Republican presidential candidate Mitt Romney paid only $3 million in federal taxes on reported income of $21.7 million in 2010, making his effective income tax rate 13.9 percent -- lower than the rates paid by the vast majority of wealthy Americans. Romney released his tax returns Tuesday, as promised last week.
The former governor of Massachusetts estimated that he would pay $3.2 million in federal taxes on $20.9 million in income for 2011, implying a 15.3 percent effective rate: higher than the rate he paid in 2010, but still lower than the rates paid by most of his peers.
In 2008, according to the most recent data available from the Internal Revenue Service, just 13.8 percent of taxpayers with incomes over $200,000 paid less than 15 percent in federal taxes. The average effective tax rate for millionaires is 25 percent, according to the nonpartisan Tax Foundation, and the average rate for the richest 1 percent -- those earning $506,000 or more -- is 18.5 percent, according to the nonpartisan Tax Policy Center.
Romney also paid a lower rate than some of his political counterparts: fellow GOP candidate Newt Gingrich had a 32 percent effective tax rate in 2010, and President Barack Obama had a 26 percent rate.
A Very Low Tax Rate
By any measure, Romney's rate was unusually low. This does not mean it was illegal. Romney emphasized, and experts agreed, that he had complied fully with the tax code.
His rate was so low because the majority of his income came from capital gains and dividends, which are taxed at 15 percent, as opposed to wages, which would be taxed at 35 percent in Romney's income bracket. Speaking fees and book royalties would be taxed at the 35 percent rate, but Romney was able to cancel out that part of his income with itemized deductions. These deductions came mainly from charitable contributions -- he donated $4 million to charity in 2011, $2.6 million of which went to the Mormon church -- but also from state taxes and property taxes.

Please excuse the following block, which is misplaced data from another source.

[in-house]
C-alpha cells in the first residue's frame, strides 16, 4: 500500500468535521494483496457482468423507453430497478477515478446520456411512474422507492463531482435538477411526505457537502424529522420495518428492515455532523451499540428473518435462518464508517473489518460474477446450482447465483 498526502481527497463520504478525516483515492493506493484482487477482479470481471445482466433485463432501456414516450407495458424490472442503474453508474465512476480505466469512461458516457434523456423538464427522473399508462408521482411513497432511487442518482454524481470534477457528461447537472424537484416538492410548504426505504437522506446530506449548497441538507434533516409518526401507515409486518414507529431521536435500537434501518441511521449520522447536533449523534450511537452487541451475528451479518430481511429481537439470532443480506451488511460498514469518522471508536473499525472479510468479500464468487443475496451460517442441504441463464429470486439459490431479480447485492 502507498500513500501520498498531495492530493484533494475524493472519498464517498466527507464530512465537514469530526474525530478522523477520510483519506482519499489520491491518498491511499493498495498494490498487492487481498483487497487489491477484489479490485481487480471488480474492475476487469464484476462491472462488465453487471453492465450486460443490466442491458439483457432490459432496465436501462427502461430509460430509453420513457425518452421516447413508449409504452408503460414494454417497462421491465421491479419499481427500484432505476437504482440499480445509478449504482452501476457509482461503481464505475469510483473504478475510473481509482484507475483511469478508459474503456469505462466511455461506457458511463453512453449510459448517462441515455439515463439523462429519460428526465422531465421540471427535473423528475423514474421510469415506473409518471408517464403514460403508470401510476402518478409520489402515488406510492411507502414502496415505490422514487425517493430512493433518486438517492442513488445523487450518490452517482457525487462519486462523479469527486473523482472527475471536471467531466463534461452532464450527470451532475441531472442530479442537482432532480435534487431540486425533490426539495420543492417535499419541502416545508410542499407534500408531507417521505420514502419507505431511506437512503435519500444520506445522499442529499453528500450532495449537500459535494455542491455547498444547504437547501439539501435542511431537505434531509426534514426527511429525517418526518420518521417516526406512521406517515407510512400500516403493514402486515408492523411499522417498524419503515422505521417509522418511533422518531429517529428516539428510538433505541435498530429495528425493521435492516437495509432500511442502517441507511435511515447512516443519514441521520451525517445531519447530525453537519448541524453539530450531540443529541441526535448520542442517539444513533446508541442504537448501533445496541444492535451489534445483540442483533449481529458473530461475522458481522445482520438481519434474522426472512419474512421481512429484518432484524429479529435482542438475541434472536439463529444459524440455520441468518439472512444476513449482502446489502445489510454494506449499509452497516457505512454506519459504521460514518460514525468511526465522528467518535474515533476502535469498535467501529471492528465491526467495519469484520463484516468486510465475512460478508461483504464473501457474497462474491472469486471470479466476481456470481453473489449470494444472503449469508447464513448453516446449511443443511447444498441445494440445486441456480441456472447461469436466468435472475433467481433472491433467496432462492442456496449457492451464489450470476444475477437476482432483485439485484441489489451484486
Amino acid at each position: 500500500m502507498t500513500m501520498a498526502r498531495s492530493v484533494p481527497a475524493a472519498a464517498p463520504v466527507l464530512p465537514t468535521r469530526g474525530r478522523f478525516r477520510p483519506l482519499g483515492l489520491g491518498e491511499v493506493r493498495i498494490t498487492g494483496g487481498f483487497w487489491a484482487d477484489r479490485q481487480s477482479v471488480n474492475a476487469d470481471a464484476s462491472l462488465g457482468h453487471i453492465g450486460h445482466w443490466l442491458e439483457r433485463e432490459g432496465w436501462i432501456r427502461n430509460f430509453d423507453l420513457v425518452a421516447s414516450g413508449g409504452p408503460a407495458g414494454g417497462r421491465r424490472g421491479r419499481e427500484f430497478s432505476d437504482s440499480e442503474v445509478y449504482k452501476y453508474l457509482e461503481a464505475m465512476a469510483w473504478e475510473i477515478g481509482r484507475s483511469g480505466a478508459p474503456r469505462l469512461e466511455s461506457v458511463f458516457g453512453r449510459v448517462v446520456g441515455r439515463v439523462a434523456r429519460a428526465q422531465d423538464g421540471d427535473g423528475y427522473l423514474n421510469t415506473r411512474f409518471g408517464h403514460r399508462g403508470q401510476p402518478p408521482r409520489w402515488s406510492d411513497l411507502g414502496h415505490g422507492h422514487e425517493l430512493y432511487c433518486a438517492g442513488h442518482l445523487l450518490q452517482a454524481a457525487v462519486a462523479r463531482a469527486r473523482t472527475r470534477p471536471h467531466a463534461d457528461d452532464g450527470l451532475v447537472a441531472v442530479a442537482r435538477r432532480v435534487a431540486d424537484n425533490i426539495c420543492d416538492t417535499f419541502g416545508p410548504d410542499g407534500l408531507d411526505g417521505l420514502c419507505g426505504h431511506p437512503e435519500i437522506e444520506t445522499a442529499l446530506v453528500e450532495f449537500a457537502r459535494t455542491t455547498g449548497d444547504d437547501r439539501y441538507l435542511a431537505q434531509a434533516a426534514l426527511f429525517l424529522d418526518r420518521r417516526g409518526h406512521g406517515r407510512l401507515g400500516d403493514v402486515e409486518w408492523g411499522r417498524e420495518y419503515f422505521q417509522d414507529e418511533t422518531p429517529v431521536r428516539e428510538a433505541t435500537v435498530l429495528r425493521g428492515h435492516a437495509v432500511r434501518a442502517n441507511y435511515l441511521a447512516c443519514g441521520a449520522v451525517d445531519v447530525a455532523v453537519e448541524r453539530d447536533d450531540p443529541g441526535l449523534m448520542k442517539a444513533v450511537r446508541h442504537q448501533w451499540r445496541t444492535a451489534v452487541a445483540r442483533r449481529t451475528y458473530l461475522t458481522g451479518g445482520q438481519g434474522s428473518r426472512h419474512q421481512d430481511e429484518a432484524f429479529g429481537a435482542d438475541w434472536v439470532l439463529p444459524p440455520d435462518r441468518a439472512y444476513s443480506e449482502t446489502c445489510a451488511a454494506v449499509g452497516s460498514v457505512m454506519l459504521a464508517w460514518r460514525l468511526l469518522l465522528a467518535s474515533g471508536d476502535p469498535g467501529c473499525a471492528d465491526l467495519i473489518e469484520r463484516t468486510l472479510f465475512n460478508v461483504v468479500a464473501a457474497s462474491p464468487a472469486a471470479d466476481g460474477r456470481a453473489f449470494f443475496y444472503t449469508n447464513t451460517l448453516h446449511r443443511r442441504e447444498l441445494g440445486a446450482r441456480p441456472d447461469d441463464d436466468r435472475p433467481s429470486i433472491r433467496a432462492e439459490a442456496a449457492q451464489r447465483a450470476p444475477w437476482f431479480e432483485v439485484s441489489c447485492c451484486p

I pay all the taxes that are legally required and not a dollar more, Romney said at a Republican debate in Tampa, Fla., Monday night. I don't think you want someone as the candidate for president who pays more taxes than he owes.
He released his 2010 tax return and his 2011 estimate along with a statement from former IRS Commissioner Fred Goldberg, who wrote that he had examined the returns and found no problems with them.
These returns reflect the complexity of our tax laws and the types of investment activity that I would anticipate for persons in their circumstances, Goldberg said of Romney and his wife, Ann. There is no indication or suggestion of any tax-motivated or aggressive tax planning activities. In my judgment, they have fully satisfied their responsibilities as taxpayers.
Senior White House Adviser David Plouffe told NBC Tuesday that this was a prime example of why tax reform is necessary.
When the average middle-class worker is paying more in taxes than people who are making $50, $60 million a year, we've got to change that, Plouffe said.